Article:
One of Gramercy's properties. Image source: Gramercy Property Trust.
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Real estate investment trusts have risen in popularity over the past 20 years because investors have looked for solid sources of dependable income with higher yields than other assets can offer. Gramercy Property Trust has properties across the U.S., and it offers a nice dividend yield of more than 7% to its investors. Coming into Friday's fourth-quarter financial report, investors in Gramercy Property Trust had hoped that the REIT would be able to keep growing, and at least by some measures, Gramercy managed to outpace their expectations. Let's look more closely at the latest results from Gramercy Property Trust to see what might lie ahead for the REIT in 2016.
Gramercy Property Trust gets real
Gramercy's fourth-quarter results reflected its recent merger with Chambers Street Properties. Revenue jumped 87% year over year to $70 million, which was higher than the $63 million that most investors had expected to see. GAAP funds from operations finished with a loss, but adjusted FFO climbed more than 160% to $34.6 million, or $0.15 per share, up by 25% from the previous year's $0.12 per share.
The big news for the quarter, of course, was the Chambers Street merger. Under the deal, Gramercy investors got 3.1898 shares of Chambers stock for every Gramercy share they owned, but the post-merger entity kept the Gramercy name. Gramercy says that it is now the largest industrial and office net lease real estate investment trust, carrying an enterprise value of about $6 billion and more than 320 properties on its books totaling 63 million square feet. Gramercy did point out that merger-related costs, as well as acquisition expenses, were primarily responsible for its GAAP FFO loss. For the quarter, those costs amounted to $42.1 million, or $0.22 per share.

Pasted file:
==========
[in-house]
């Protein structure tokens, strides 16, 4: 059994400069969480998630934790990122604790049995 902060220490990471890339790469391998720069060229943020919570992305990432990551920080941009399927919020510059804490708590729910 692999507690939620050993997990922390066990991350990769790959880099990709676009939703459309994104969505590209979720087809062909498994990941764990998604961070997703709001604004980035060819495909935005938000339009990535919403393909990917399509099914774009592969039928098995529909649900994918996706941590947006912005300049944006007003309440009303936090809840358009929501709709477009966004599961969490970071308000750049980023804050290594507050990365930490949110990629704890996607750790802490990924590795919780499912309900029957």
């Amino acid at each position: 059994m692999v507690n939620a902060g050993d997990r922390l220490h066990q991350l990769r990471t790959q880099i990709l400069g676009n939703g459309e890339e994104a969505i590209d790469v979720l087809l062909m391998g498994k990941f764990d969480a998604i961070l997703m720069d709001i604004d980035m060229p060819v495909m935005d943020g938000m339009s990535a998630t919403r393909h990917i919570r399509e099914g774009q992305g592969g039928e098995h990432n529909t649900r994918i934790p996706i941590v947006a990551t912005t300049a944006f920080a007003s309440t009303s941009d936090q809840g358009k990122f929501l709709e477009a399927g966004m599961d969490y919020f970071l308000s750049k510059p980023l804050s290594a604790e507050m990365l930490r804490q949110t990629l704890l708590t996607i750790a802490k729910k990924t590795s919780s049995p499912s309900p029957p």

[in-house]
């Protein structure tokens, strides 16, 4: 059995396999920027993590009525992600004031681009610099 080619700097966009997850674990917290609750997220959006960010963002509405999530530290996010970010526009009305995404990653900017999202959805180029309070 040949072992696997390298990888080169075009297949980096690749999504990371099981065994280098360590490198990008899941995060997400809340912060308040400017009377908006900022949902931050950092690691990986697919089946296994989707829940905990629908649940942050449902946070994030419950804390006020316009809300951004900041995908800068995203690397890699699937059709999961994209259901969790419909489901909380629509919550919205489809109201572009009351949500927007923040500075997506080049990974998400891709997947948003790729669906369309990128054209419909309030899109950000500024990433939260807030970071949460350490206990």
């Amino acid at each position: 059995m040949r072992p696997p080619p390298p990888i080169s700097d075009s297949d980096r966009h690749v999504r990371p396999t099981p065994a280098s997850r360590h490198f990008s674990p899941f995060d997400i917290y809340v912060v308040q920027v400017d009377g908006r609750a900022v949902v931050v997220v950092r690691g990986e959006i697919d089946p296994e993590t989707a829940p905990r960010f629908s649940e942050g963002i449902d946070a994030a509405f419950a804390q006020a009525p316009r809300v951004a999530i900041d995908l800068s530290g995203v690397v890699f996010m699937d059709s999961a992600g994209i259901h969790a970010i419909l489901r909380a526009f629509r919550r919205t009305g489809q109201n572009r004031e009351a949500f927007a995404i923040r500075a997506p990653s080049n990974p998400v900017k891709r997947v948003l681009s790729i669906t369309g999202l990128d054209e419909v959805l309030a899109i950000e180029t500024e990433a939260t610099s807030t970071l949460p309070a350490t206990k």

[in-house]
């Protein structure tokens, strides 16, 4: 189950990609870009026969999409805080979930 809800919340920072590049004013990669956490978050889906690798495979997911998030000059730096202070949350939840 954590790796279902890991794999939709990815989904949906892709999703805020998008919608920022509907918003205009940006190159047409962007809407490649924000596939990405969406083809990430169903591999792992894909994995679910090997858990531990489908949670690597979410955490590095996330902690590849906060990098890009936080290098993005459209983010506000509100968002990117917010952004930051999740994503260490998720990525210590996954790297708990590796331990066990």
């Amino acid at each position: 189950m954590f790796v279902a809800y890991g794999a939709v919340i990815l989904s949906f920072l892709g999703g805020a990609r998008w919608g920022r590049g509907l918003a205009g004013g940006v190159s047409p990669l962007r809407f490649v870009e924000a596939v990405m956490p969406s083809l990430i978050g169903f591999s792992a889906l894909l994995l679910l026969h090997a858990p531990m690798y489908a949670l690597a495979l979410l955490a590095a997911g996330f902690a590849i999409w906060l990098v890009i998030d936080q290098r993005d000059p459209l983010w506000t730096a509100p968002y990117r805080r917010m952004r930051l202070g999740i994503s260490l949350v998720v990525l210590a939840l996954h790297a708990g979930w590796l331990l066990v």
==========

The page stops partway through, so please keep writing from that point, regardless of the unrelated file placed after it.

One result of the merger was new financing, and the combined company refinanced its debt into various credit facilities, term loans, and senior notes. In total, Gramercy got $2.225 billion in newly refinanced debt, most of which is in term loans with initial terms of three to seven years.
Gramercy reported continuing growth on the acquisition front. The REIT acquired seven properties during the quarter, paying $66.5 million. The properties have an average lease term of almost 16 years, which gives Gramercy valuable stability. After the quarter ended, Gramercy bought three more properties but also sold off three multitenant office portfolios worth more than half a billion dollars.
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Gramercy's asset management business took a small hit during the quarter. The manager of about $900 million in commercial properties saw its fee revenue fall about 10% to $4.7 million.
What's next for Gramercy?
Gramercy took the opportunity to reaffirm its overall 2016 outlook. The company expects core FFO and adjusted FFO to come in between $0.66 and $0.75 per share, assuming that dispositions of properties and acquisitions of replacement properties will both amount to about $1 billion.
Yet arguably the biggest issue that faces not only Gramercy but also commercial REITs generally is whether the interest rate environment will continue to be favorable. Shares of Gramercy responded negatively to the specter of higher rates in 2015, and because the REIT needs to have financing available in order to make acquisitions, borrowing costs can play a substantial role. Lately, the rate environment has been more stable, but worries about a slowing economy could eventually create concerns about the ability of Gramercy's tenants to avoid default in some cases.
Gramercy's shareholders seemed happy with the results, sending the stock up more than 1% following the announcement. If the real estate market keeps holding up as well as it has, then Gramercy could reap the rewards in 2016 and beyond.
The article Gramercy Property Trust Celebrates Its First Post-Merger Results originally appeared on Fool.com.
Dan Caplinger has no position in any stocks mentioned. The Motley Fool owns shares of and recommends Gramercy Property Trust. Try any of our Foolish newsletter services free for 30 days. We Fools may not all hold the same opinions, but we all believe that considering a diverse range of insights makes us better investors. The Motley Fool has a disclosure policy.
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